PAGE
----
'Faithful to your job? 60% Indians don't believe in it'

On a sticky wicket

.The accomplished job-hoppers were not forced out, they simply walked out voluntarily, found the survey by leading job site, Indeed.

Job-seeking Indians have perfected an art in the process: Job-hopping. Indeed, a survey has now revealed that 56% of male respondents have job-hopped in a short duration. But there is a silver lining for employers: Women workers tend to stay on, at least in the short term. 

There is no twist in the tale. The accomplished job-hoppers were not forced out, they simply walked out voluntarily, found the survey by leading job site, Indeed. Getting smarter at this, 85% of the job-hopping men would add a job to their resume, no matter how short their stint was in that role. 

No, Indian male workers did not invent job-hopping. But the survey revealed a relatively new trend: Due to the rise in project-based work and contract jobs, the Indian workforce is more willing to switch roles without a second thought. 

But surveys being surveys, it prioritised the most cited reasons to call it quits. For almost half the respondents, 49% to be precise, job-hopping was the best way to learn new skills. In all frankness, 43% admitted that they quit their jobs to boost their resumes. 

Now comes the gender twist. Forty-seven per cent of the women surveyed had never left a role voluntarily in a short time. But the men were not finished, they had more reasons to cite. For 30% of them, the job had not met their expectations, 29% found the work environment too unhappy.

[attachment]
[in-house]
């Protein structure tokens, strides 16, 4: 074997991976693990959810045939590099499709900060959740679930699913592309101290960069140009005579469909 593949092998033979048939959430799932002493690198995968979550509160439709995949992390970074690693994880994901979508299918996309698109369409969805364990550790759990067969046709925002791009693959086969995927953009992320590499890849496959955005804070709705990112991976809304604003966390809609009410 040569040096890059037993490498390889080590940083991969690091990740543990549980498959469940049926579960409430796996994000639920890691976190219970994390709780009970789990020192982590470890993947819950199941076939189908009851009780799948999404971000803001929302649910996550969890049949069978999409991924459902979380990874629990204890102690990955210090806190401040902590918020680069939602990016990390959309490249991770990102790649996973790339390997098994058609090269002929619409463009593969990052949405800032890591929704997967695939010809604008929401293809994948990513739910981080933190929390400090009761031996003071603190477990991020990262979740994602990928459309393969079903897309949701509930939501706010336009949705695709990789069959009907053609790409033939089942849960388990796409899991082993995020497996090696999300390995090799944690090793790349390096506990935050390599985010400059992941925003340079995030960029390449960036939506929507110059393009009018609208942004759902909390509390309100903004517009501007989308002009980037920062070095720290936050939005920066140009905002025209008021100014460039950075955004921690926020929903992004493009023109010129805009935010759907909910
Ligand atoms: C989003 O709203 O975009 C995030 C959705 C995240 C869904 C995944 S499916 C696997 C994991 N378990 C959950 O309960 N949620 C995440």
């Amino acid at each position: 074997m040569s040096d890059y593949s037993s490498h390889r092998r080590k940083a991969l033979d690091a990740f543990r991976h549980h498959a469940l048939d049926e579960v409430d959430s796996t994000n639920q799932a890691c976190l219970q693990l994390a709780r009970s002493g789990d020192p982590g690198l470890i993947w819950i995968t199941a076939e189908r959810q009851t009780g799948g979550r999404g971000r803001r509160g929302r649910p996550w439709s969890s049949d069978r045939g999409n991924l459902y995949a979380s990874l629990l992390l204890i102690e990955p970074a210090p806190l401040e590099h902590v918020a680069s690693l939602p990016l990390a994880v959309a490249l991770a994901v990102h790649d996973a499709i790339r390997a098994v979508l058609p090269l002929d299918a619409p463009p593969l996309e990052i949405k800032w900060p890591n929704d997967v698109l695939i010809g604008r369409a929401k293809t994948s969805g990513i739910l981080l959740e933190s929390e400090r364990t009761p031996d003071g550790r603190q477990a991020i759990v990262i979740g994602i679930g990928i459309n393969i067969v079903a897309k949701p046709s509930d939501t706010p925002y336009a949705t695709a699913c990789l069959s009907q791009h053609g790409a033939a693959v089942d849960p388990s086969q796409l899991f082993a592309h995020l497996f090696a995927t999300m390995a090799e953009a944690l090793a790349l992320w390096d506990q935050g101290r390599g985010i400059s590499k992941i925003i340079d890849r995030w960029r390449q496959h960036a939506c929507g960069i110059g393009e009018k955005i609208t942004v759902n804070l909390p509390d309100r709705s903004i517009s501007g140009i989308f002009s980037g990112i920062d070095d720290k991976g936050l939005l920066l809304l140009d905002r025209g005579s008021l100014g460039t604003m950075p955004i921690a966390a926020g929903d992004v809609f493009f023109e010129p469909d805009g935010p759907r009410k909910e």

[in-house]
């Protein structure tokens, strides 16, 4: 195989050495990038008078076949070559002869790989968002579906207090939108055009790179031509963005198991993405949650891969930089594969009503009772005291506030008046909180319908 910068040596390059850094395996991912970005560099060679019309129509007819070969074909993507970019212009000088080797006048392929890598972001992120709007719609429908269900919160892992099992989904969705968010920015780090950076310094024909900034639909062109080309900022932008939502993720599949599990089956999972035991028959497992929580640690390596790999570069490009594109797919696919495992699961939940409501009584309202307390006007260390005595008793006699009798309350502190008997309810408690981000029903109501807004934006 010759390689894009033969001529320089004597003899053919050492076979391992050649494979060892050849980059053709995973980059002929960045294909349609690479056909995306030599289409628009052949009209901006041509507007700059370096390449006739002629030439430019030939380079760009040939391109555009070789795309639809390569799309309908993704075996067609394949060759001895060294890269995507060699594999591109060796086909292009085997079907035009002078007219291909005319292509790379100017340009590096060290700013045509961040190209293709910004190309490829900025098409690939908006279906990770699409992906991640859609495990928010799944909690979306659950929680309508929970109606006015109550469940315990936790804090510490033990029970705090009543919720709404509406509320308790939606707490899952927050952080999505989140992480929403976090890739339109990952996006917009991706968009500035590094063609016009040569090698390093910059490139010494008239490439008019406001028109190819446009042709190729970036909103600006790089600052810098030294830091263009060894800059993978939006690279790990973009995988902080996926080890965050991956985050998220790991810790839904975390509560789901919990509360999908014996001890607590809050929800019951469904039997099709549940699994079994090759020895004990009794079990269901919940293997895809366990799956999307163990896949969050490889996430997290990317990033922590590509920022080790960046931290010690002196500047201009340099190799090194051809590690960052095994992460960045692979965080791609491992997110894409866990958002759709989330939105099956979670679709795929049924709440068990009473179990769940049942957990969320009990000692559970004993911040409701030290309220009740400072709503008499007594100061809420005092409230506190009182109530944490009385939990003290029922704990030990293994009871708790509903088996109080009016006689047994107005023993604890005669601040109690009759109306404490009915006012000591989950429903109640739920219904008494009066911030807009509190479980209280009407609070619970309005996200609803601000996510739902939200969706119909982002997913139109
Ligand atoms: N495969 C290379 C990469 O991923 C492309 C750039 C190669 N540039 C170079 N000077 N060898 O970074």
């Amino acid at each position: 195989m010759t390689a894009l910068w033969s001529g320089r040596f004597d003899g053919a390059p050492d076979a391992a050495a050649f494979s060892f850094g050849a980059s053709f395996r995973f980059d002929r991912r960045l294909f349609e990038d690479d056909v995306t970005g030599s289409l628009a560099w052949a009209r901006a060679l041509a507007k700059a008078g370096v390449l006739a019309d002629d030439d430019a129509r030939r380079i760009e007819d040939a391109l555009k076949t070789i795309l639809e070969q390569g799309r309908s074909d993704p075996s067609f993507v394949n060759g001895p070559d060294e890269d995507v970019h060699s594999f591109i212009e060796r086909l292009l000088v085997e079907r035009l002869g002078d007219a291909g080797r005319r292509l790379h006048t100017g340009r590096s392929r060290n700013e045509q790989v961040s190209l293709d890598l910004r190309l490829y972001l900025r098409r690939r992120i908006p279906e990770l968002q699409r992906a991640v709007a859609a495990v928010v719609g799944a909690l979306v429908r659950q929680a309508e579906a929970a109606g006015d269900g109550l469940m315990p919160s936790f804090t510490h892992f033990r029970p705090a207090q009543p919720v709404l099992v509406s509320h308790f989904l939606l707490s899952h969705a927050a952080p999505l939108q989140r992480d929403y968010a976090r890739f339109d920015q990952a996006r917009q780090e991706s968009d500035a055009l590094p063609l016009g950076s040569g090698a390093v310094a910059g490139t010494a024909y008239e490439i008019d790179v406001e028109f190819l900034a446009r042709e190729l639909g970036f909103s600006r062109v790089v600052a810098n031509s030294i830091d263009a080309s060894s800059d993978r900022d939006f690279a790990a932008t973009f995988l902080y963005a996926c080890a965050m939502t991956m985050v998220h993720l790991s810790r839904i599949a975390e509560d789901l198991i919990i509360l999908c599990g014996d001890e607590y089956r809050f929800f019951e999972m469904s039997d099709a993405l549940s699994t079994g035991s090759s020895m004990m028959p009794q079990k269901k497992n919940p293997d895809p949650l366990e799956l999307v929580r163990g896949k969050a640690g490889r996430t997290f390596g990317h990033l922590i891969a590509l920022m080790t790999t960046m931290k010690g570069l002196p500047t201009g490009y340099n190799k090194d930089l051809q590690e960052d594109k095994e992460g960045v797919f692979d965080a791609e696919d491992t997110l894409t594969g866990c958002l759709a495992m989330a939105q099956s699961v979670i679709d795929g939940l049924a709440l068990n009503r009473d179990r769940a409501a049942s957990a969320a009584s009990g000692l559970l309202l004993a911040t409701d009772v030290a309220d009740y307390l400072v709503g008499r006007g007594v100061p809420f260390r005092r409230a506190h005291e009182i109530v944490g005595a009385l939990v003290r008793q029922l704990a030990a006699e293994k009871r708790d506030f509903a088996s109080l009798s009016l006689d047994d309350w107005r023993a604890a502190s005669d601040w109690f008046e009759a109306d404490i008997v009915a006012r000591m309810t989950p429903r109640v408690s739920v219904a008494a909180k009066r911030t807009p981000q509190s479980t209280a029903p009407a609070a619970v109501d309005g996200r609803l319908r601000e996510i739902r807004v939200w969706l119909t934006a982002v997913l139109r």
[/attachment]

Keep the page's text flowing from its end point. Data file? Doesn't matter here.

These trends were more pronounced in mid-sized companies with 200-500 employees. ‘Stickiness,’ Indeed’s euphemism for job loyalty, was higher in traditional sectors of manufacturing. A high 49% of the respondents in Manufacturing and Utilities had never voluntarily left a role. In the IT and Telecom sector, it was only 40%.

What employers say 

Employers had an entirely different perspective on the job-hoppers.

Frequent job movement, they were convinced, was proof of a candidate’s indecisiveness, demonstrating a ‘lack of loyalty.’ An overwhelming 87% of employers surveyed chose not to interview a candidate with a history of short-term jobs. 

For the job-hoppers surveyed, short employment period meant 16 months or less. Commissioned by Indeed India, the research was conducted by Censuswide. Surveyors fanned out to interview 1,002 employed respondents in India between July 13, 2018, and August 1, 2018.

Liked the story?

  • 2

    Happy
  • 0

    Amused
  • 0

    Sad
  • 0

    Frustrated
  • 1

    Angry

Comments:

'Faithful to your job? 60% Indians don't believe in it'

0 comments

Write the first review for this !